- Approval of God: Diana Wynne Jones was a fan of the film. Although she said that she originally envisioned Howl's castle as floating around, she liked Miyazaki's "legged" interpretation, and reprintings of the book made after the movie feature a legged version of the castle. It also seems to have inspired Mrs. Jones to write additional stories of Howl and Sophie, and while a third was published, she passed away while writing the fourth.
- Awesome, Dear Boy: Christian Bale said he'd play any role in the English dub after he saw Spirited Away and loved it. He didn't expect to land the title role.
- Celebrity Voice Actor:
- Creator's Favorite Episode: This is Hayao Miyazaki's favorite of his movies.
- Crossdressing Voices: The Witch of the Waste, but only in the Japanese version, where she was voiced by Akihiro Miwa, a Japanese actor and drag queen.
- Fake American: Christian Bale uses an American accent in the dub of the film. Ironically, Howl's eventually revealed backstory in the book reveals him to be a Welshman like Bale himself.
- Fake Brit: Jena Malone uses an English accent in the dub to play Lettie - to better match with Emily Mortimer and Jean Simmons voicing her sister. Funnily enough, she'd do the same in Pride & Prejudice (2005) around the same time.
- Pop Culture Urban Legends: A fan rumor is that Hayao Miyazaki was inspired to make the film after visiting the Strasbourg Christmas Market.
- Referenced by...: In Hellboy (2019), Baba Yaga's walking home resembles the titular castle, in contrast to the simple cabin she has in the Hellboy comics and the folklore.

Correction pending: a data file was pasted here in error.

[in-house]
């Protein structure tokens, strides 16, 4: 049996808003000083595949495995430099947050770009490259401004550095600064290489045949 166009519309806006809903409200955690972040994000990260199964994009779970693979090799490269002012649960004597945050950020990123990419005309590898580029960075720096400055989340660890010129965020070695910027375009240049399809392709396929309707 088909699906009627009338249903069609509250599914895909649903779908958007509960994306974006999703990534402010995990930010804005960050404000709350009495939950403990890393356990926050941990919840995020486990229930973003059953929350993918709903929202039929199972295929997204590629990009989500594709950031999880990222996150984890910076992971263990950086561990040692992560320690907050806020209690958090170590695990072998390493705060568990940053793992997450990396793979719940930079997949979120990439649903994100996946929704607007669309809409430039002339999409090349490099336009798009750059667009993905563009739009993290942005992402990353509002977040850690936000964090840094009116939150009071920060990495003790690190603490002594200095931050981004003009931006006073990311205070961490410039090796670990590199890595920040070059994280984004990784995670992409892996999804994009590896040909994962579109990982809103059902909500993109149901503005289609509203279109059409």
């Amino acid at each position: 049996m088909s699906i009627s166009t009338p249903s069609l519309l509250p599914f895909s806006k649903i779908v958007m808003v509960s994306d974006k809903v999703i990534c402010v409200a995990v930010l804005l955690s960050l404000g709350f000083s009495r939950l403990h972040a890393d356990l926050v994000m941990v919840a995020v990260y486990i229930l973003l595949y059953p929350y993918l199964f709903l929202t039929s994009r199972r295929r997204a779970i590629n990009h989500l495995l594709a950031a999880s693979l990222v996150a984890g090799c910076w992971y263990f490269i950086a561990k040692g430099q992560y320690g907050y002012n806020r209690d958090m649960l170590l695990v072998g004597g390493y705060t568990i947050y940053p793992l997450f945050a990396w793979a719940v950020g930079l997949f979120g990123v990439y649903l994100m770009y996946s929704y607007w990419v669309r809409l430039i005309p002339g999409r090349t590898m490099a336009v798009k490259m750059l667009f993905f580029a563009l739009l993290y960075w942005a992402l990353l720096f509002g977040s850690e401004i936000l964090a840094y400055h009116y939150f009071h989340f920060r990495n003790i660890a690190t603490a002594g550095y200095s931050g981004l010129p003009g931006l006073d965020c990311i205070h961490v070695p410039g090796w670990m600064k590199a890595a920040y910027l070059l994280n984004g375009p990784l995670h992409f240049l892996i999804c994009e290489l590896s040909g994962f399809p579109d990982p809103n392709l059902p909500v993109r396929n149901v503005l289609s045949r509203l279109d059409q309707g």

- Spell My Name with an "S"
- Due to phonetic translation from English to Japanese and back, the character known as Michael in the books became "Markl" in the film. To make matters worse, whenever his name is spoken, it sounds more like "Marco" than anything else.
- The Swedish and Norwegian dub doesn't only have the same mistranslation, they also call Howl "Hauru", for the same reasons. Slightly justified in that they were trying to lip sync the movie, but it still comes off a bit awkward.
- Howl's called "Hauro" in the German dub and the mistranslation of Markl also took place.
- This is justified, as in Japanese (the original language of the film), Howl is written (and pronounced) "Hauru" (ハウル). Neither "Hauru" nor "Howl" have a meaning of their own in German, anyway, and the original book is all but unknown there. The German title just translates to "The Strolling Castle".
- The same thing happens with the name of Sophie's (step)mother. In the book her name was "Fanny". While she is never called by name in the movie, her name is written as "Honey" in the art book. The romaji for both words is different (Fanny = ファニー, Honey = ハニー), but the pronunciation is nearly identical ("Fanī" and "Hanī", respectively).
- Stunt Casting: Lauren Bacall was cast as the Witch of the Waste in the English dub partly because she was one of Hayao Miyazaki's favorite actresses.
- Throw It In: The distinctive growl that Christian Bale uses as Batman can be heard in the English version. This is because he was preparing for Batman Begins at the time.
- Two Voices, One Character: For the English release, Emily Mortimer played Sophie's younger self and the late Jean Simmons played her older self.
- What Could Have Been: Director Mamoru Hosoda was originally brought on to helm the project, but was taken off during the early stages of production.
Trivia / Howl's Moving Castle